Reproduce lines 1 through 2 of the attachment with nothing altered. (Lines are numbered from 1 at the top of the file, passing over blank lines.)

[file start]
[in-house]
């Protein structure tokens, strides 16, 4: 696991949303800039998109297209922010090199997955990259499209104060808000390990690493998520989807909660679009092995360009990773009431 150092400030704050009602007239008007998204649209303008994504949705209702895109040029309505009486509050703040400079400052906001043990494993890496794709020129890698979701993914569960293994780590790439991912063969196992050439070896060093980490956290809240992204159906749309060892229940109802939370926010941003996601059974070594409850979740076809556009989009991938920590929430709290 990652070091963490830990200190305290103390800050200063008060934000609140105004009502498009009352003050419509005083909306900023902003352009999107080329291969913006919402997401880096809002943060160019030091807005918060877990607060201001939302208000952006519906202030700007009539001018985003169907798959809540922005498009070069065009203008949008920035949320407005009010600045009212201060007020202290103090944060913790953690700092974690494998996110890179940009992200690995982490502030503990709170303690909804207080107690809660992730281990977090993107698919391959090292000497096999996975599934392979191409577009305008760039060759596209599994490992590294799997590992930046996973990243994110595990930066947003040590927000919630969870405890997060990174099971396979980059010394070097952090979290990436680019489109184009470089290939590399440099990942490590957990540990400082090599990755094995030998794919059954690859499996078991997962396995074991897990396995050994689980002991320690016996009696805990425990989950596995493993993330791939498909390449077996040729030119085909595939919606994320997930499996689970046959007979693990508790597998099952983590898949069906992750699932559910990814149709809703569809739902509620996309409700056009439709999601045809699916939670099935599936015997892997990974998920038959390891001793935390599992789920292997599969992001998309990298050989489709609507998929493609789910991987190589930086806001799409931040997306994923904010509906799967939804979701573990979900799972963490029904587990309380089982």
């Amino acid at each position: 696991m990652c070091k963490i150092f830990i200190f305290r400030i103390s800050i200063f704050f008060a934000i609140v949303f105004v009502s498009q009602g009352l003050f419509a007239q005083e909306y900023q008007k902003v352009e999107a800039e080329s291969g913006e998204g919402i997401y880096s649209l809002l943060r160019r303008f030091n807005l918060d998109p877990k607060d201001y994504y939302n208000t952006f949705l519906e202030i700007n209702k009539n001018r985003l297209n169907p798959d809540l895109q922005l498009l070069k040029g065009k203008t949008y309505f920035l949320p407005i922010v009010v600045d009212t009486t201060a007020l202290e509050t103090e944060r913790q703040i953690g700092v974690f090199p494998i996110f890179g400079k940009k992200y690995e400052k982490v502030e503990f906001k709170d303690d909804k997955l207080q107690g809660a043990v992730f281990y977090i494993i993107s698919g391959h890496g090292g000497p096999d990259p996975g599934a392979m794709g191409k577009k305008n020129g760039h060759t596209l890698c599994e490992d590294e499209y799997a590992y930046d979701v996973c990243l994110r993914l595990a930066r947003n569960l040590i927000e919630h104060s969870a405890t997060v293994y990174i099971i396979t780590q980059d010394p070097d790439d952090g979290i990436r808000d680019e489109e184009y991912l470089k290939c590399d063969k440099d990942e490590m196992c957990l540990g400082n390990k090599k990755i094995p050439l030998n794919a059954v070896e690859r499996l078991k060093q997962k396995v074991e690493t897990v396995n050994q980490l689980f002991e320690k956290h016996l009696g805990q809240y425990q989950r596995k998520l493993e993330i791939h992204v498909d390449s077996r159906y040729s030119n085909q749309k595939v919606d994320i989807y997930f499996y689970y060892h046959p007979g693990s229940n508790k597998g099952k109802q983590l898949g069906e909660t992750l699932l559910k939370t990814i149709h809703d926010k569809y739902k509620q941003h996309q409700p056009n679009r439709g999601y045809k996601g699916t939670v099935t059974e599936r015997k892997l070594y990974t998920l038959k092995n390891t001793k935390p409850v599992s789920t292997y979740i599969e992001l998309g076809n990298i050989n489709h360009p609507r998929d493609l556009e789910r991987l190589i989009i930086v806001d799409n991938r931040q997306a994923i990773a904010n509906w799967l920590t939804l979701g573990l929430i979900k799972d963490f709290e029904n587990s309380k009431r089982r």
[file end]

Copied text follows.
[in-house]
């Protein structure tokens, strides 16, 4: 696991949303800039998109297209922010090199997955990259499209104060808000390990690493998520989807909660679009092995360009990773009431 150092400030704050009602007239008007998204649209303008994504949705209702895109040029309505009486509050703040400079400052906001043990494993890496794709020129890698979701993914569960293994780590790439991912063969196992050439070896060093980490956290809240992204159906749309060892229940109802939370926010941003996601059974070594409850979740076809556009989009991938920590929430709290 990652070091963490830990200190305290103390800050200063008060934000609140105004009502498009009352003050419509005083909306900023902003352009999107080329291969913006919402997401880096809002943060160019030091807005918060877990607060201001939302208000952006519906202030700007009539001018985003169907798959809540922005498009070069065009203008949008920035949320407005009010600045009212201060007020202290103090944060913790953690700092974690494998996110890179940009992200690995982490502030503990709170303690909804207080107690809660992730281990977090993107698919391959090292000497096999996975599934392979191409577009305008760039060759596209599994490992590294799997590992930046996973990243994110595990930066947003040590927000919630969870405890997060990174099971396979980059010394070097952090979290990436680019489109184009470089290939590399440099990942490590957990540990400082090599990755094995030998794919059954690859499996078991997962396995074991897990396995050994689980002991320690016996009696805990425990989950596995493993993330791939498909390449077996040729030119085909595939919606994320997930499996689970046959007979693990508790597998099952983590898949069906992750699932559910990814149709809703569809739902509620996309409700056009439709999601045809699916939670099935599936015997892997990974998920038959390891001793935390599992789920292997599969992001998309990298050989489709609507998929493609789910991987190589930086806001799409931040997306994923904010509906799967939804979701573990979900799972963490029904587990309380089982």